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I've been a Canberran since moving here from Adelaide on the first day of 1980. I now live in suburban Duffy with my partner Louise Maher, ABC 666 radio and on-line journalist. Among my early memories is following Sleepy Lizards (Shinglebacks) around the paddocks north of Adelaide, guarded by the faithful bull terrier. I have always been passionate about the natural world, trying to understand how it works, how the nature of Australia came to be, and sharing those understandings. My especial passions are birds, orchids and mammals. For much of my life I have been a full-time naturalist, running bush tours, writing books etc, doing consultancies, presenting a regular radio slot on local ABC, chairing a government environment advisory committee and running adult education classes. Recently I have eased back somewhat, but am still writing, teaching, doing some radio work and running overseas tours - as part of my fascination with our Gondwanan origins I've been running tours to South America for the past decade. I was awarded the Australian Plants Society Award in 2001 and the Australian Natural History Medallion in 2006, both for services to education and conservation. In January 2018 I was awarded a Medal of the Order of Australia for 'service to conservation and the environment'.

Tuesday, 6 November 2012

On This Day, 6 November; a little Australian made a surprise return!

Twenty years ago today, in 1992, a small miracle happened on a roadside in the rolling grassy hills near Burra in the mid-north of South Australia. An amateur herpetologist stopped for a road-killed Eastern Brown Snake and, as you (apparently) do, cut it open to see what it had been eating. Fortunately it is a world where a great number of different sorts of people live... Anyway, to everyone's astonishment, what it had been eating turned out to be a Pygmy Bluetongue Lizard Tilique adelaidensis.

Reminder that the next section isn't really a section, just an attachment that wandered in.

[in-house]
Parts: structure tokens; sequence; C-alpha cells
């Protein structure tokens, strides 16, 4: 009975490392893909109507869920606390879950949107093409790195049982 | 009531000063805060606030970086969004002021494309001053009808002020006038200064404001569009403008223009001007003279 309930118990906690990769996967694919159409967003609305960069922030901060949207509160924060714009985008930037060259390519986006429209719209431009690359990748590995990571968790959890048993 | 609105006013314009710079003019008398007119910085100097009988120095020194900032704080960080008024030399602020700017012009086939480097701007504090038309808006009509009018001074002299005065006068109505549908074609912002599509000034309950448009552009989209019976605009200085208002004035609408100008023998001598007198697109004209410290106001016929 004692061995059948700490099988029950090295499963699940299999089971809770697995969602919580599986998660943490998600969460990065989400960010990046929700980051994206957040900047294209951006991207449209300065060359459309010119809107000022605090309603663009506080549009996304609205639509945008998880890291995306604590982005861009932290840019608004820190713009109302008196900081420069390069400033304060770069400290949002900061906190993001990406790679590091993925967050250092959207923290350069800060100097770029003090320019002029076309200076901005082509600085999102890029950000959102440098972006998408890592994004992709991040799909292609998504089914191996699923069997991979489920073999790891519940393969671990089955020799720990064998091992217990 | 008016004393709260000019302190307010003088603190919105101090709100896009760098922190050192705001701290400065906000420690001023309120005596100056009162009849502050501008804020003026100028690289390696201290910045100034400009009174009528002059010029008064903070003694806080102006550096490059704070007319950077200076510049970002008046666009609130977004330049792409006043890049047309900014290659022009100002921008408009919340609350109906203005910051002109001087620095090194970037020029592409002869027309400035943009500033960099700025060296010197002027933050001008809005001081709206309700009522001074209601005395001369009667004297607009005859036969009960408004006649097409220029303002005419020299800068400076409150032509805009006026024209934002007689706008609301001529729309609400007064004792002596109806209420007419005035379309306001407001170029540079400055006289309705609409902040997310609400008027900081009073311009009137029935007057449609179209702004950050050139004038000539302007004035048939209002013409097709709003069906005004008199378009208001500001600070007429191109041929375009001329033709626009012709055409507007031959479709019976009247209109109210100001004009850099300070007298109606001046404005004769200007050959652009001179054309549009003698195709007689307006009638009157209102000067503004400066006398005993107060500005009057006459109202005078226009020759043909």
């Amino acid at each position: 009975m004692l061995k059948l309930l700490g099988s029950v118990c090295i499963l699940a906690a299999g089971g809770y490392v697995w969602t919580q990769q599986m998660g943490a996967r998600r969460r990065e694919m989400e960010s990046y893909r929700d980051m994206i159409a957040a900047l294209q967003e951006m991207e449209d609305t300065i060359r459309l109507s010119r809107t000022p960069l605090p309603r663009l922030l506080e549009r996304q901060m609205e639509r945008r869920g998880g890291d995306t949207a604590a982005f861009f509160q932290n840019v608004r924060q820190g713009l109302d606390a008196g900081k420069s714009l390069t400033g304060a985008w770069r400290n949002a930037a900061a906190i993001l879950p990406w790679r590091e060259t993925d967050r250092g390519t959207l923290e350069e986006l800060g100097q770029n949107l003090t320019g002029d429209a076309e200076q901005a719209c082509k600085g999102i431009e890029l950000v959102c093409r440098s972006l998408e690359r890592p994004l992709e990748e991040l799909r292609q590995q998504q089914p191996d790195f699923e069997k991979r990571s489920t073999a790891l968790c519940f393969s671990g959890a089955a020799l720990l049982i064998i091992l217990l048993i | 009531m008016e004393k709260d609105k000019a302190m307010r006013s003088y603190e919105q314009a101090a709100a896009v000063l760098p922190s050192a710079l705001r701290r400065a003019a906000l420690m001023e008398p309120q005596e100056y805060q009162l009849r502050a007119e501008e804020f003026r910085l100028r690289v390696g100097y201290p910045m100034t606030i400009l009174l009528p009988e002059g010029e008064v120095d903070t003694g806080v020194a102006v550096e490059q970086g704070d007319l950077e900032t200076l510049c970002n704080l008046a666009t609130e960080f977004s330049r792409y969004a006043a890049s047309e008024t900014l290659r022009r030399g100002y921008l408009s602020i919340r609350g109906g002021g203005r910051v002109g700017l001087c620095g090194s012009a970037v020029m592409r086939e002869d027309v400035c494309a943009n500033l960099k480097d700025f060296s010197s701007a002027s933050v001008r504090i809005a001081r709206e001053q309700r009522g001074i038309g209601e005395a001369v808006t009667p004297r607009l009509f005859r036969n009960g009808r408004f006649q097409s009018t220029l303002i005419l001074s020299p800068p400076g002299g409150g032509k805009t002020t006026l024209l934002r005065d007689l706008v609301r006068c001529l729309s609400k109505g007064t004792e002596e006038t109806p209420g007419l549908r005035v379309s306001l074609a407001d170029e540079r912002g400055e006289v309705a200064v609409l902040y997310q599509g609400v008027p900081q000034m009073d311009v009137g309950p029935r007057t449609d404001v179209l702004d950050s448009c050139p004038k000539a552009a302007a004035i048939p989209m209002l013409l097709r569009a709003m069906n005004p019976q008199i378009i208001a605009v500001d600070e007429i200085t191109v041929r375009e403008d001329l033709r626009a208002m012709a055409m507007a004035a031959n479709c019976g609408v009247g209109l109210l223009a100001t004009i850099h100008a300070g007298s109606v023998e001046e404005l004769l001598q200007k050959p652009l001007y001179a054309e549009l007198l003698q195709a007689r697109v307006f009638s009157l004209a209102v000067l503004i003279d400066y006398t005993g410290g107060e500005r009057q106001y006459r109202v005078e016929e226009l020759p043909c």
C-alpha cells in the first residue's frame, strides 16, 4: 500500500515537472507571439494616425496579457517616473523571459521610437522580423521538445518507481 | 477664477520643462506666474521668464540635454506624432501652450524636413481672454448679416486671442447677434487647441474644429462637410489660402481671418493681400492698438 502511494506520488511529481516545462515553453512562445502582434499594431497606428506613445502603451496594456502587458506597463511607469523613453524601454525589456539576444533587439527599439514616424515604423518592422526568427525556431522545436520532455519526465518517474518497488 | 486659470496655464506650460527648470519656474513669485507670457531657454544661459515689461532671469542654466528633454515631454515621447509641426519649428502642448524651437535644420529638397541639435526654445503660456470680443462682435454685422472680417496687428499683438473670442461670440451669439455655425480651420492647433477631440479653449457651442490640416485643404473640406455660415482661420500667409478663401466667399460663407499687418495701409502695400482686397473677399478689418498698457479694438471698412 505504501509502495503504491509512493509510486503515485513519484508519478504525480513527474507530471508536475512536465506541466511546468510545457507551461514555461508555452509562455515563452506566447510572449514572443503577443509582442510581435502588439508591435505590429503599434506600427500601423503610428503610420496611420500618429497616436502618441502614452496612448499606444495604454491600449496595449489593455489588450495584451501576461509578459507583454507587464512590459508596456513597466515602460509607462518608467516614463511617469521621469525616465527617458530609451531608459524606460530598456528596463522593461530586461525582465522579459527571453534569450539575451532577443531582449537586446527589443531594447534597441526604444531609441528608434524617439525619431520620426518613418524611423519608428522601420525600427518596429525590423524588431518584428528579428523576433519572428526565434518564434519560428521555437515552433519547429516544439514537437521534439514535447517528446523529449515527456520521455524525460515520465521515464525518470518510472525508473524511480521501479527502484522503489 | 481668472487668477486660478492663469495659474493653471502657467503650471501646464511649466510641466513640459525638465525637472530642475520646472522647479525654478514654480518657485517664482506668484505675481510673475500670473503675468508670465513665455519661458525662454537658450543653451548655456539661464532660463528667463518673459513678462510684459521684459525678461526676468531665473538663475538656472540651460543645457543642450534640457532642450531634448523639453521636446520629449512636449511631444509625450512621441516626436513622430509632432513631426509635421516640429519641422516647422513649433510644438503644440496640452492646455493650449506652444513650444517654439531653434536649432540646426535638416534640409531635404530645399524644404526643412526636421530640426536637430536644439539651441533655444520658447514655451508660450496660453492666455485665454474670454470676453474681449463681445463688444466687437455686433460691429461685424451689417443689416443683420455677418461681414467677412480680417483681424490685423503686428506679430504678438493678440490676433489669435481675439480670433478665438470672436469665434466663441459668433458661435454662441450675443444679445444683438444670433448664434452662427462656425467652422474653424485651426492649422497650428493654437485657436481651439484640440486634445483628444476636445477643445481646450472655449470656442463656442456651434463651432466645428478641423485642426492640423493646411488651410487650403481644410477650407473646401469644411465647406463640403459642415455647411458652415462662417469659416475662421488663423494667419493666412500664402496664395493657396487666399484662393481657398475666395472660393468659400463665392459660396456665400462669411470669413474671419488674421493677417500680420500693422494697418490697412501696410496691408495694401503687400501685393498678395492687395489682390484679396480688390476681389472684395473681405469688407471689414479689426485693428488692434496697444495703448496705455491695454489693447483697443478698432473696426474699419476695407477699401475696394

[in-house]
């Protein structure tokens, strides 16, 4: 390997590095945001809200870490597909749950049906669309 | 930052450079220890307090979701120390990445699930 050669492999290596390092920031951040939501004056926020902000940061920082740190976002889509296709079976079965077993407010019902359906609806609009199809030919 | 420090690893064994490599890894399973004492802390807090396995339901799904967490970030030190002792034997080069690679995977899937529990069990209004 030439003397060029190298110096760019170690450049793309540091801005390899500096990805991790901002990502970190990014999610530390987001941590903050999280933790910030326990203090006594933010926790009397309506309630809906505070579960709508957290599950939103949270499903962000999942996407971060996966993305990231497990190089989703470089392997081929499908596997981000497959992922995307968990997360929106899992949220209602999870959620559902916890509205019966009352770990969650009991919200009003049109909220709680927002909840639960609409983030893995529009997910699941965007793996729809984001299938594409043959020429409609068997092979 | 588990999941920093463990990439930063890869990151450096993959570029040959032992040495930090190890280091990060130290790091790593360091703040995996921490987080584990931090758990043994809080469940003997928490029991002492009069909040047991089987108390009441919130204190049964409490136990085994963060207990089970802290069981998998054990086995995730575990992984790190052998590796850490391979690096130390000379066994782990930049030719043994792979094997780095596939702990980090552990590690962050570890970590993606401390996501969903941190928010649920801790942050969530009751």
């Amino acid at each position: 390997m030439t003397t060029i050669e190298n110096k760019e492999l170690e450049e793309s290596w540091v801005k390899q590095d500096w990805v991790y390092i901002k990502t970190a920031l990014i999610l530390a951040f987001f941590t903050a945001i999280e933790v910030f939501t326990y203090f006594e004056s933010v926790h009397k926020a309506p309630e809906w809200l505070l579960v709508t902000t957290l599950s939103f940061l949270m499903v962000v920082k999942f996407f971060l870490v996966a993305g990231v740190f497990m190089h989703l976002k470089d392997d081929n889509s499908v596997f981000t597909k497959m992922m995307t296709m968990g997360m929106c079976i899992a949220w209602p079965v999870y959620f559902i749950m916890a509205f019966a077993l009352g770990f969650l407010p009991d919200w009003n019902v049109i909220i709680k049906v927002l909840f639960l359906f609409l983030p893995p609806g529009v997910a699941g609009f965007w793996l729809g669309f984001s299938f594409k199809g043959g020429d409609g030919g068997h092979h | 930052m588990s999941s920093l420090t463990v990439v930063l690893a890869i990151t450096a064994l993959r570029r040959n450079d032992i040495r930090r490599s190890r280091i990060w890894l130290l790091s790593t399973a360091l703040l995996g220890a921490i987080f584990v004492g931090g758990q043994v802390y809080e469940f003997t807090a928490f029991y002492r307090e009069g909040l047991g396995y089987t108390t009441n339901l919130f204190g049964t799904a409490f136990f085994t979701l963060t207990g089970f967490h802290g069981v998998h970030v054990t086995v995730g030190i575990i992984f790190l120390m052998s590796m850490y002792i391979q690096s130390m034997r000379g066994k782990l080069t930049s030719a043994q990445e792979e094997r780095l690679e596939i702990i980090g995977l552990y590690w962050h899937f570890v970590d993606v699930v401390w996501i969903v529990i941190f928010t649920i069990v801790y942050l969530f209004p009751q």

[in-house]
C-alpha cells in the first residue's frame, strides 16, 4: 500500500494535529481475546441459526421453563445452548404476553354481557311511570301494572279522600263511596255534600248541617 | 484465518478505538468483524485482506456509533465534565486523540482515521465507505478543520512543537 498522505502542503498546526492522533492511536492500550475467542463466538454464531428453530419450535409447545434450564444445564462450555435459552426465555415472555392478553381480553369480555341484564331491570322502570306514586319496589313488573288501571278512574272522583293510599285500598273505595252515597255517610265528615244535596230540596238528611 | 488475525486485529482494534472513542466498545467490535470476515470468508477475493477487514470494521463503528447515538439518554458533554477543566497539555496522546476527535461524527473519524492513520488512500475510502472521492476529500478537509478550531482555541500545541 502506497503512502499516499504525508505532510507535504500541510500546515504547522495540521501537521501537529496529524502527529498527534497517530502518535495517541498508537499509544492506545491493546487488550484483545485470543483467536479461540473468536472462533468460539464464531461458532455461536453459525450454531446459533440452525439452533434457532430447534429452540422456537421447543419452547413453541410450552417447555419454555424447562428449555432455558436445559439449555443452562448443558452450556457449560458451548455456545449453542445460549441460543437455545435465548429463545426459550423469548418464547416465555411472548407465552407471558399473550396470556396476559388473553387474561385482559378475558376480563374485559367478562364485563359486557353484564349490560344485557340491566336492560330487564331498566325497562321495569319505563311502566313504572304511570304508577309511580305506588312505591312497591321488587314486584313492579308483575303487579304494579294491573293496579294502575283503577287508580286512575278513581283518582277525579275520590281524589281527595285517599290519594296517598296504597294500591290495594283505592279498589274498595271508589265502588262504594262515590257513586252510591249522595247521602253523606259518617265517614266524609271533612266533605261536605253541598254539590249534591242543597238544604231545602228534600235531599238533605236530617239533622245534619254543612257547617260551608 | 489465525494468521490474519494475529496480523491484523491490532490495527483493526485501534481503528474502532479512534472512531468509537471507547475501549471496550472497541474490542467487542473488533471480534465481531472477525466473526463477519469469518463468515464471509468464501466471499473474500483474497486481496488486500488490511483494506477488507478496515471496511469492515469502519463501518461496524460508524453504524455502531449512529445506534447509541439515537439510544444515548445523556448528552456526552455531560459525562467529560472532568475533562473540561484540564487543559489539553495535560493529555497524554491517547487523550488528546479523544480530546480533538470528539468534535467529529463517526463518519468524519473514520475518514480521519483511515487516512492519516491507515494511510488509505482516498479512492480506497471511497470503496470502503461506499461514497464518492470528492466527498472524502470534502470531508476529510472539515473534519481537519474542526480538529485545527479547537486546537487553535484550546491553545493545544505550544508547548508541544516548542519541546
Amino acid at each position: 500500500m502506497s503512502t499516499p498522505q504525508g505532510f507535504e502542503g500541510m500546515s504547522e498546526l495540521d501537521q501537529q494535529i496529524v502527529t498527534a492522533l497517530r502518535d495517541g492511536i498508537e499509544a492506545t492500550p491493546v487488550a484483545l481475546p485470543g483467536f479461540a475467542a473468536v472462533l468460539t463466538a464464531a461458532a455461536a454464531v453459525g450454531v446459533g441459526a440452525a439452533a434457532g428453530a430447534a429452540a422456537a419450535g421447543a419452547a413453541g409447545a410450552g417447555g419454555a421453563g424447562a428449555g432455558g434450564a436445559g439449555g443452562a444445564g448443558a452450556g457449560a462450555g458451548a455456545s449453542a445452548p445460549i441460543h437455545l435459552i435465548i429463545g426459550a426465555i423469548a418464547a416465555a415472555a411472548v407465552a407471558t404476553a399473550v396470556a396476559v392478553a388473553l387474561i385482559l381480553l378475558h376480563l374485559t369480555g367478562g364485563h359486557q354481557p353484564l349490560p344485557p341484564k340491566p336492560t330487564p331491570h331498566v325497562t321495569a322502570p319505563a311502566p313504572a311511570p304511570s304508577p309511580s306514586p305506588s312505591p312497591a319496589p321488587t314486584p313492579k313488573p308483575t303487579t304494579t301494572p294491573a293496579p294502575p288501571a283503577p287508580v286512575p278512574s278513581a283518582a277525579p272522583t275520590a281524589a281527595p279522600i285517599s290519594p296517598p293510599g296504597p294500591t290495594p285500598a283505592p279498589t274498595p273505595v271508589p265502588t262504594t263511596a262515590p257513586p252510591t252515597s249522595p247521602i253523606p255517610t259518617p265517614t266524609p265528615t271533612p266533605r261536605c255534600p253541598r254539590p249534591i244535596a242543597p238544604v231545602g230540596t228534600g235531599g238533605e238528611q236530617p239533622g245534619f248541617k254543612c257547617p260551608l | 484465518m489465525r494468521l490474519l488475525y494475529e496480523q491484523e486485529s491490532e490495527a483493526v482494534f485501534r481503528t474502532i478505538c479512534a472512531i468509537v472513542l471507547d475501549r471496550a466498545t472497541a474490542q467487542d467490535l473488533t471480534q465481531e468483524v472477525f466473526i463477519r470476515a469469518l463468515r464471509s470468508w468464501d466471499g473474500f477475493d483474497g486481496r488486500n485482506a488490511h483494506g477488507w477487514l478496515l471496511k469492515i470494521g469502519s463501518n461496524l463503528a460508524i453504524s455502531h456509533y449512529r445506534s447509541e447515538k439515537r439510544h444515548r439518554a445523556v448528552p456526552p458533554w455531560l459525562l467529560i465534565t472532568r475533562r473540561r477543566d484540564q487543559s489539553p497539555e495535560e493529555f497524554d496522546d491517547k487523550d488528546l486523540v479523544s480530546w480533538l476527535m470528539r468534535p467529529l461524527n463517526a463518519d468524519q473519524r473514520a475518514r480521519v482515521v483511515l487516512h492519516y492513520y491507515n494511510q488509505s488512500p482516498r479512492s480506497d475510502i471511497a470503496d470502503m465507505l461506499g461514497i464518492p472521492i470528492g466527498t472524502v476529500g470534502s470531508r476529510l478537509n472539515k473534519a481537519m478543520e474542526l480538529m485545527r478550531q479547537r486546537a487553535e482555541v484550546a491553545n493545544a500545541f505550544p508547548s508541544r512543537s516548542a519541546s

We were astonished because the species had last been seen 33 years previously in the Adelaide suburb of Marion, and we had given up and said our goodbyes. The bluetongues are a group of large skinks, some of them among Australia's most familiar lizards; here are a few of the others.
Blotched Bluetongue (T. nigrolutea), Namadgi National Park, Australian Capital Territory.
Shingleback Lizard (T. rugosa), Mulligans Flat Nature Reserve, Australian Capital Territory.

Western Bluetongue (T. occipitalis), Pinnacles National Park, Western Australia.
The Pygmy Bluetongue however, at just 90mm long, is well under a third of their size. Another difference is that it has a pink tongue! Oh well... Its diminutive nature is better appreciated when we realise that its favourite dwelling place is the burrow of a wolf or trapdoor spider; once it has ousted the rightful owner it lurks in the mouth of the burrow and seizes passing insects and spiders. We're still learning more about it, though we know that, like other bluetongues, it gives birth to live young. 
Pygmy Bluetongue, courtesy Regional Council of Goyder.
They are mostly children of the grasslands, and ploughing, cropping, overgrazing and changed fire regimes have all contributed to their decline. All the known populations are on private property and landowners are working with government to work out how to conserve them; surveys are being conducted for new populations, and fliers and other advertising have been produced to encourage people in the district to look out for them. For now though, it's cause for celebration that we've been given an opportunity this time to make some amends for past mistakes.

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